As one Charlottesville man embarked on a journey to make his community a better place, his family received some of the most challenging news they’d ever faced. His wife was diagnosed with cancer, a scare that consumed the family’s lives for the next several months of treatment and doctor’s visits.
The family lived just four minutes from the University of Virginia Emily Couric Clinical Cancer Center. Their proximity to such specialized care made it easier to obtain around-the-clock care and last-minute appointments.
When doctors called the family with an appointment opening in the next 30 minutes, for example, he couldn’t help but consider those in the region without easy access to the number one hospital in Virginia. Someone living in the rural town of Charlotte Court House—two hours away—with the same diagnosis as the man’s wife could not possibly squeeze into an appointment with only 30 minutes-notice.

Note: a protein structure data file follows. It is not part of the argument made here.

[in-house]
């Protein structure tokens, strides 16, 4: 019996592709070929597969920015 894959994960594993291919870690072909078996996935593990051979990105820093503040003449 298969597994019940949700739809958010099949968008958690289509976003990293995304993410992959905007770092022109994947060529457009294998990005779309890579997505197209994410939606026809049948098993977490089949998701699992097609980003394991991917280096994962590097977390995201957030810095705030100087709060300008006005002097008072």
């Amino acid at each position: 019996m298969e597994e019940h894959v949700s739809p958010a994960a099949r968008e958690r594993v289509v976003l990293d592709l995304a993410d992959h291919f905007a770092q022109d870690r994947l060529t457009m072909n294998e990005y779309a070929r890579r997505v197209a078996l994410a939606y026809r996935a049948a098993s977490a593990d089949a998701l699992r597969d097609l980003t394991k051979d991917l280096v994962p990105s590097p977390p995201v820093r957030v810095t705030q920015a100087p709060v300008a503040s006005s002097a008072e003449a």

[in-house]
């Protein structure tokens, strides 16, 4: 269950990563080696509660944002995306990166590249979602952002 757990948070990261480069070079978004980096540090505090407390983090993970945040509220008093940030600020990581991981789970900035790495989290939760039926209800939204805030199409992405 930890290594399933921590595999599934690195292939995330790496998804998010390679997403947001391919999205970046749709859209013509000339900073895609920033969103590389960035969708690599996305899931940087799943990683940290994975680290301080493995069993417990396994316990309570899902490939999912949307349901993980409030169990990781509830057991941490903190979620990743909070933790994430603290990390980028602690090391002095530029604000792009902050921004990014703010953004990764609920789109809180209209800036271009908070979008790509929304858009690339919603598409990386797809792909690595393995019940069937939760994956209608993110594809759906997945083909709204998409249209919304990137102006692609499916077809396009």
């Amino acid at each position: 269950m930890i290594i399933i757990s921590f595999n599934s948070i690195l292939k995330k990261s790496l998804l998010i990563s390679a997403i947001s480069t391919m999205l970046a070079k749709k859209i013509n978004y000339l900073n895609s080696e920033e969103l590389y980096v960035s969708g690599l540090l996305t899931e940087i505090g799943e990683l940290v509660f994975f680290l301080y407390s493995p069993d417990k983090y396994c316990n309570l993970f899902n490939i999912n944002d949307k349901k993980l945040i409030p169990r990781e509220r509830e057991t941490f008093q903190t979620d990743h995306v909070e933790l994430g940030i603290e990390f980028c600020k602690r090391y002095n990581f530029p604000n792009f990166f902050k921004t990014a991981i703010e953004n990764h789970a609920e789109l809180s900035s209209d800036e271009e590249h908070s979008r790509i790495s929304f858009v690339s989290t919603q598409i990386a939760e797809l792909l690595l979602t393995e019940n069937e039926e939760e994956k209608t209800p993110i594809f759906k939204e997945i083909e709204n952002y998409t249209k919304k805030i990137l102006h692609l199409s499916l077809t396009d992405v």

That man is 5th District U.S. Representative candidate Josh Throneburg who is focused on bringing rural constituents into the 21st-century.
“I, as a lot of parents are, am concerned for my kids and their future,” Throneburg said. “When I think about issues around climate change, democracy, sexism and racism—as both of my kids are not white like I am. I just want to figure out how to create a future where my kids can be healthy and happy. There are a lot of threats to that right now. I decided to run for Congress because there’s a place where we set the policies that impact the future of our kids. I’d love to be a part of those conversations.”
While he does not have a voting record for voters to review, Throneburg does have views on several issues, including health care, broadband access, climate change and equity.
A future for all kids
The ordained minister and small business owner from rural Illinois is jumping into politics for the first time as a concerned father hoping to secure a stable future for his two daughters.